The design theme is carried through to the dashboard. It’s different, but busy, with two levels, lots of buttons and no touchscreen. Instead, the infotainment system is controlled by a track pad, which some owners have nicknamed the faff pad.
It’s a touch-sensitive pad that you drag your finger around to manipulate the cursor on the infotainment screen, and getting to grips with it is like trying to learn a new language. Like anything, it just takes some getting used to, but to our mind, the rotary dial, as fitted to the BMW X1, is the most intuitive thing to use and, in turn, the least distracting.
There are big sporty-looking, aluminium-effect pedals, the driving position is good and you grasp a chunky steering wheel, while much of what you can see is wrapped in thick, nicely stitched leather.
Some of the switches, with a turned aluminium effect finish, feel slightly cheap, but you can’t fault Lexus for trying something different. It’s also practical, with lots of storage space.
In the back seats, there’s good knee room and the seat backs have a tilt function, helping passengers get more comfy or better accommodate the shape of a childseat.
It’s a shame there are no 12V sockets, though, and the roofline feels lower and therefore more enclosed, but there are air vents to keep everyone chilled.
A quirk we discovered with the NX is that, after the doors lock as you pull away, you can’t then stop and open the tailgate unless you remember to first manually unlock the doors. That’s the case even if you try doing it via the interior button, on the dashboard, or have opened the driver’s door and walked round to the rear.
Like all these cars, the boot is a good size (even with the optional cage we had fitted), has a false floor and carries a space-saver spare wheel, and it comes with a 12v power socket and tie-points.
But the back seats can only be lowered using handles inside the back doors, built in to the seat base.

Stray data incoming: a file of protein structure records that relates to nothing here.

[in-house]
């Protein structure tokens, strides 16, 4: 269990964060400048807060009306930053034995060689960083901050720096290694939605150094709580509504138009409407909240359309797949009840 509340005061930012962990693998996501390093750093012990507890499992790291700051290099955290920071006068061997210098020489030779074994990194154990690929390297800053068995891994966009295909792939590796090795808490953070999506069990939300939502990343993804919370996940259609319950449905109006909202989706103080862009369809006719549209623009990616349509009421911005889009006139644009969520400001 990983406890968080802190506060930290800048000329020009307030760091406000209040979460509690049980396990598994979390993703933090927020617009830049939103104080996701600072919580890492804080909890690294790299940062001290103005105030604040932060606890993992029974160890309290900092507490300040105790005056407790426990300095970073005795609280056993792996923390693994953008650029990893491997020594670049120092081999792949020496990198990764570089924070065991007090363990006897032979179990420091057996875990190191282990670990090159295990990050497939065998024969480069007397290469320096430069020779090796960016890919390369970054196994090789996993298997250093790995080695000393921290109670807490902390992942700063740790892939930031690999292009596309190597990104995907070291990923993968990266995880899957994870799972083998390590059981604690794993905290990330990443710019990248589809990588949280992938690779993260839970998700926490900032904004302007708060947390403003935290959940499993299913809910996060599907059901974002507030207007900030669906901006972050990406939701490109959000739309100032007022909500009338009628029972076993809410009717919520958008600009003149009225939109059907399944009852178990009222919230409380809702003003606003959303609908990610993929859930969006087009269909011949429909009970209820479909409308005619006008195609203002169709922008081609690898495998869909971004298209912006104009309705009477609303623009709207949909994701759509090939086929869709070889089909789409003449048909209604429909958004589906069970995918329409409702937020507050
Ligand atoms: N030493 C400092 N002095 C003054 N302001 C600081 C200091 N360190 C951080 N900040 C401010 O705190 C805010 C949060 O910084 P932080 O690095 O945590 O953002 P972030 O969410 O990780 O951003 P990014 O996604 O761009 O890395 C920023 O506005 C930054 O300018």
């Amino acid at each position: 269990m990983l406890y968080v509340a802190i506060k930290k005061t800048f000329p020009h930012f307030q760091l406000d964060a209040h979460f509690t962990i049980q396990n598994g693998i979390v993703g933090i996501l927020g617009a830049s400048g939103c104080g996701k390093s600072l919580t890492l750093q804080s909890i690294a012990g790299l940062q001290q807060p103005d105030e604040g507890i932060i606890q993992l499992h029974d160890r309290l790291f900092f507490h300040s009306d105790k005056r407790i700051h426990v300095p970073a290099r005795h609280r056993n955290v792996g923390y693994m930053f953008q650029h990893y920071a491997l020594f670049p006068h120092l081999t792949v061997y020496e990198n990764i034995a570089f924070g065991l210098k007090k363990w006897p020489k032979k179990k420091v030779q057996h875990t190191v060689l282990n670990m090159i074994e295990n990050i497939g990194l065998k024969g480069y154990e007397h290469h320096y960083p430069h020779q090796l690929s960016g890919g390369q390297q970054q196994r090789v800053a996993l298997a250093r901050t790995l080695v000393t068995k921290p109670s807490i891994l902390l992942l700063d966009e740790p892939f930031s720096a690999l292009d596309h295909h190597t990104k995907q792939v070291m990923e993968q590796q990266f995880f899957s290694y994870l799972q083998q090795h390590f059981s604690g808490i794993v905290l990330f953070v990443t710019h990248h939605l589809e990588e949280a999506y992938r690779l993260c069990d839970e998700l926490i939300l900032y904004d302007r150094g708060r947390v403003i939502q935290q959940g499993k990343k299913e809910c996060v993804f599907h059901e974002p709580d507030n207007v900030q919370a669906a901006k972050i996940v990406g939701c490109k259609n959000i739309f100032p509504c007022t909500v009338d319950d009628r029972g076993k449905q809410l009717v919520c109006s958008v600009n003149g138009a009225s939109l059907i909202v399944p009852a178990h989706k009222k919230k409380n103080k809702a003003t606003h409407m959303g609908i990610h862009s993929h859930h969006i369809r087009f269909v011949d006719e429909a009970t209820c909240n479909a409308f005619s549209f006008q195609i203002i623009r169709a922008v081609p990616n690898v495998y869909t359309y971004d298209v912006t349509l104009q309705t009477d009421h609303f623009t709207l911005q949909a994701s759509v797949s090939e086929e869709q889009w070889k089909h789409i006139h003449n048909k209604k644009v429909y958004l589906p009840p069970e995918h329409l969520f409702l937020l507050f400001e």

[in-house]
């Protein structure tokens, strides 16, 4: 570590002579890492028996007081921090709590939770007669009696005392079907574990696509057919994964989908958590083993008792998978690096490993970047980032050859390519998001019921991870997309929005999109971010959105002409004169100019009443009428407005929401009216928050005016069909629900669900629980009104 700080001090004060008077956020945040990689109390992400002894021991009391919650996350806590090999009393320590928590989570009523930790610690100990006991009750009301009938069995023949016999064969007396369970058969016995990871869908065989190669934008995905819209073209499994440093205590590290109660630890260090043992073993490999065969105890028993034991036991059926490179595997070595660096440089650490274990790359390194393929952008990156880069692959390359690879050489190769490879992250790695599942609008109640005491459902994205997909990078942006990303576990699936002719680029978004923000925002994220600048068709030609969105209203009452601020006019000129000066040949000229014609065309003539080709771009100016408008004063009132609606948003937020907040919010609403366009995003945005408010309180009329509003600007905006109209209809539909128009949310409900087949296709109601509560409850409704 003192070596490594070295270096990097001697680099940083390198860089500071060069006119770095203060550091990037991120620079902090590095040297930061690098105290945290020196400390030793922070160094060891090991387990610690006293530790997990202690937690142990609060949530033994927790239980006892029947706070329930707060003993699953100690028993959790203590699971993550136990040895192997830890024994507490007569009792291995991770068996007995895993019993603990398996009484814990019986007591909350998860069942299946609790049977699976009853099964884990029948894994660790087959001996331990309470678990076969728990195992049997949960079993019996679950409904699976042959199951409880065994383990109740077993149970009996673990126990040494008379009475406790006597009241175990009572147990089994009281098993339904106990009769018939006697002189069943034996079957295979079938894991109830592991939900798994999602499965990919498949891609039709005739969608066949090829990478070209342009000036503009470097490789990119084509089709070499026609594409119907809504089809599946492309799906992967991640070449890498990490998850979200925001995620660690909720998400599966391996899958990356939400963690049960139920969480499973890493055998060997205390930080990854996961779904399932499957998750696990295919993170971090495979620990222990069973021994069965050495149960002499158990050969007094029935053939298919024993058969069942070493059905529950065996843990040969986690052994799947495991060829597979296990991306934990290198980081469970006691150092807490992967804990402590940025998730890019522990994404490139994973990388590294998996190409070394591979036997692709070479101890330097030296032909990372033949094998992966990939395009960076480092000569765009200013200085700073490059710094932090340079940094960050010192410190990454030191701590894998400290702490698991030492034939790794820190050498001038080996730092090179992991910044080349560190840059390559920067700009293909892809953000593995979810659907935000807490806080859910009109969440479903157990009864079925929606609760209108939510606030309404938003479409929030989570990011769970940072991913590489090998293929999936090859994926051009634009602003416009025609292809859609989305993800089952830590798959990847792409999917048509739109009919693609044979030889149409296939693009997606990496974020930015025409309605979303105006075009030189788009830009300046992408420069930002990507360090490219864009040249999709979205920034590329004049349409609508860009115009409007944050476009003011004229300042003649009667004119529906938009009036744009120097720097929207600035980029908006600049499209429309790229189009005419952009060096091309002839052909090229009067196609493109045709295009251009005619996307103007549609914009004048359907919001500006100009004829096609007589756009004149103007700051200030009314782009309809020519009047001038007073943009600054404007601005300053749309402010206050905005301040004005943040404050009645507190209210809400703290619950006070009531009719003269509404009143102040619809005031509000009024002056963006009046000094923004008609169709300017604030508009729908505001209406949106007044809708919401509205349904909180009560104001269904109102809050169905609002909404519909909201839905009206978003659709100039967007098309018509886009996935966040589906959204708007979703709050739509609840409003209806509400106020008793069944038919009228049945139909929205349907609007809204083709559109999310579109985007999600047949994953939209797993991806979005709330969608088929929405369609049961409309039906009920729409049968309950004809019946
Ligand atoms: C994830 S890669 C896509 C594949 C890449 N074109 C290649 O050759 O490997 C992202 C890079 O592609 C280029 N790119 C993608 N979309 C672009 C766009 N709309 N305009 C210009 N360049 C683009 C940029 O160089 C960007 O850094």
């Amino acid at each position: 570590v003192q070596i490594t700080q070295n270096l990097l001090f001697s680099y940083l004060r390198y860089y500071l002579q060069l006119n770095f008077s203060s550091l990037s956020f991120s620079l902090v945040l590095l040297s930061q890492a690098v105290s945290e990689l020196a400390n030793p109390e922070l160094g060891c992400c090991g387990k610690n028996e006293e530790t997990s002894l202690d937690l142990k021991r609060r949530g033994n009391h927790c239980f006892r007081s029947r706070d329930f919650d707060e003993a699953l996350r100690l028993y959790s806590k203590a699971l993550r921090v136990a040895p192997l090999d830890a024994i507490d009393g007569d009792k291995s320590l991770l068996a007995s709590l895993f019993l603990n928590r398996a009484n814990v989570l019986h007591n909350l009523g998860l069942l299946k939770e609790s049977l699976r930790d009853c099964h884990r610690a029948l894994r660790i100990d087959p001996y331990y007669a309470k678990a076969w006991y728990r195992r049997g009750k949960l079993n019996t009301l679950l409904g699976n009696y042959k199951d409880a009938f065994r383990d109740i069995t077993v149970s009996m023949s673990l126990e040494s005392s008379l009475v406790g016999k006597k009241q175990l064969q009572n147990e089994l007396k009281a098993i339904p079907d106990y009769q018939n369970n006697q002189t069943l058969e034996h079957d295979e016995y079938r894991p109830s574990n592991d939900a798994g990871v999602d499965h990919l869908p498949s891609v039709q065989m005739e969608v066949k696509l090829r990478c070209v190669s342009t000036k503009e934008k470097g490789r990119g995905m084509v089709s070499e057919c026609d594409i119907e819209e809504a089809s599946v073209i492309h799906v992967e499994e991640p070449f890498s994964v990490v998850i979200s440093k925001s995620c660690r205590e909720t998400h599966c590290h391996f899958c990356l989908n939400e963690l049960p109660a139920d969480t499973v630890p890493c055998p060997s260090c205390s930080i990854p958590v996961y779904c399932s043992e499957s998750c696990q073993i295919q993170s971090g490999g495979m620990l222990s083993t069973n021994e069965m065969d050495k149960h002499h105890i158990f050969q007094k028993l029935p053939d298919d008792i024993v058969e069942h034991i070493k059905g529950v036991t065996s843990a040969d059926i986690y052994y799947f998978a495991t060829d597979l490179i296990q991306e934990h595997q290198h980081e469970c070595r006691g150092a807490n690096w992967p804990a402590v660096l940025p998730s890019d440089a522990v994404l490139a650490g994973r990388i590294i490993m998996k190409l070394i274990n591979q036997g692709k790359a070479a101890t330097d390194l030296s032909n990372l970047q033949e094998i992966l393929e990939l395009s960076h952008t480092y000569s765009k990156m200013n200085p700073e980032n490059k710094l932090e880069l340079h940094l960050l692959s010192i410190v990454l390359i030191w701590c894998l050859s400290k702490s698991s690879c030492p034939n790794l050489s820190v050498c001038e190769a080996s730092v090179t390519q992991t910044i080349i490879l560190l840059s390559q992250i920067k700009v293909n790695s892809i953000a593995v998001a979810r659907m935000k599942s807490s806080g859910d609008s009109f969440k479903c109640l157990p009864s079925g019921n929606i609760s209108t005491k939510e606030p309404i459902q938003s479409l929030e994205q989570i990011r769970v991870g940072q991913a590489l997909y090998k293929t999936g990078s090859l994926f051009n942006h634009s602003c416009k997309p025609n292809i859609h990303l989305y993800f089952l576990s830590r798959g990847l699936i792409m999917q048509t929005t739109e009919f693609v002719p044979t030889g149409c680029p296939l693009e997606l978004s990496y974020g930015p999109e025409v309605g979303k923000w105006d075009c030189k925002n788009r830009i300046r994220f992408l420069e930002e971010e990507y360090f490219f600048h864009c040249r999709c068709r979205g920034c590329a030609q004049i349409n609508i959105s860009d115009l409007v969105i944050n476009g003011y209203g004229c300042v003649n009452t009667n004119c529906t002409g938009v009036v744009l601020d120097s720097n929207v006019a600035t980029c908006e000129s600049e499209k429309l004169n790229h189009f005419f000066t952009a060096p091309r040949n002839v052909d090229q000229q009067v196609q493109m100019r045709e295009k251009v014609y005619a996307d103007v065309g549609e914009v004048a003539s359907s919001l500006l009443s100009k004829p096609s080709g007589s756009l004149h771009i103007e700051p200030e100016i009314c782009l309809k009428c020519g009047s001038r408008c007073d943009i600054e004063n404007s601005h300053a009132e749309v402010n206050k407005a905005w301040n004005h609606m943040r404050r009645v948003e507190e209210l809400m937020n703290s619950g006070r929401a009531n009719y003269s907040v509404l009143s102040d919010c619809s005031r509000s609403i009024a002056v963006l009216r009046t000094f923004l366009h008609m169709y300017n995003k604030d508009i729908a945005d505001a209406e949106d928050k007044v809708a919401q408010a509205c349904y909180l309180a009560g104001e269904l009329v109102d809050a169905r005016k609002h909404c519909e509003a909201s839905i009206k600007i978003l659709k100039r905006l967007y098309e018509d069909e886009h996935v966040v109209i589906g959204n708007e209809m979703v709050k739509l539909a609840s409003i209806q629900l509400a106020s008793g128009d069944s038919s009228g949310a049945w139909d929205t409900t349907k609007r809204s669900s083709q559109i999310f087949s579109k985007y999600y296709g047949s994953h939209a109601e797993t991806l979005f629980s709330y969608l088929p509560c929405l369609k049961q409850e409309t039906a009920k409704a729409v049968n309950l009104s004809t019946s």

Enough about the boot… what about the promise of the technology that lies beneath the floor – the petrol-electric hybrid system?
This is a mild hybrid, which means there’s no need to plug it into the mains electricity supply.
Instead, it charges its high voltage battery via the 2.5-litre petrol engine and regenerative braking. It asks nothing of the driver – good to know for those weighing up a switch from diesel.
It also calculates when best to engage the two electric motors, when to use the engine, and when to combine the two. In other words, it takes care of everything for you.
You can switch to an electric-only operating mode, but the range is little more than a mile at best. In 30mph zones, though, the car’s able to spend a surprising amount of time running on its electric motors.
There are three driving modes — Eco, Normal and Sport — and as with all these cars, Normal works the best. This car’s ride is quite harsh enough, thank you very much, without switching to Sport and the firmer damper setting.
Which is a surprise, given the NX 300h has the tallest profile tyres here, and perhaps a reminder that it is heaving around an extra 100kg in weight than even the four-wheel drive Volvo.
There’s something called Active Sound Control adjustment, which sums up the car’s personality, or lack of… it’s supposed to create a more sporty engine note for the cabin but it’s a horrid, artificial noise, in reality.
And contrary to the way the NX looks, there’s nothing very sporty about the way it drives. The harder you push it, the noisier and less pleasant it becomes. It also feels heavy and cumbersome on the brakes.
Let’s say something nice, though…
For most of the time, you’d never know that this was a four-wheel drive car, which is a sign of a decent system. Drive to the back wheels is provided by the rear electric motor, and it only engages when the front wheels lose traction. For most drivers, in most conditions, to all intents and purposes the Lexus spends its time behaving much like a front-wheel drive car.
Can it match the fuel economy of a diesel, though? In our hands, it did, recording 38-40mpg — around the same as the BMW. [See the panel, below, for more detail]
Despite this car’s kerbside swagger and F Sport billing, it feels at its happiest being used in the frugal fashion most drivers of family cars adopt, as they keep an eye on fuel bills and sleeping children in the back seats.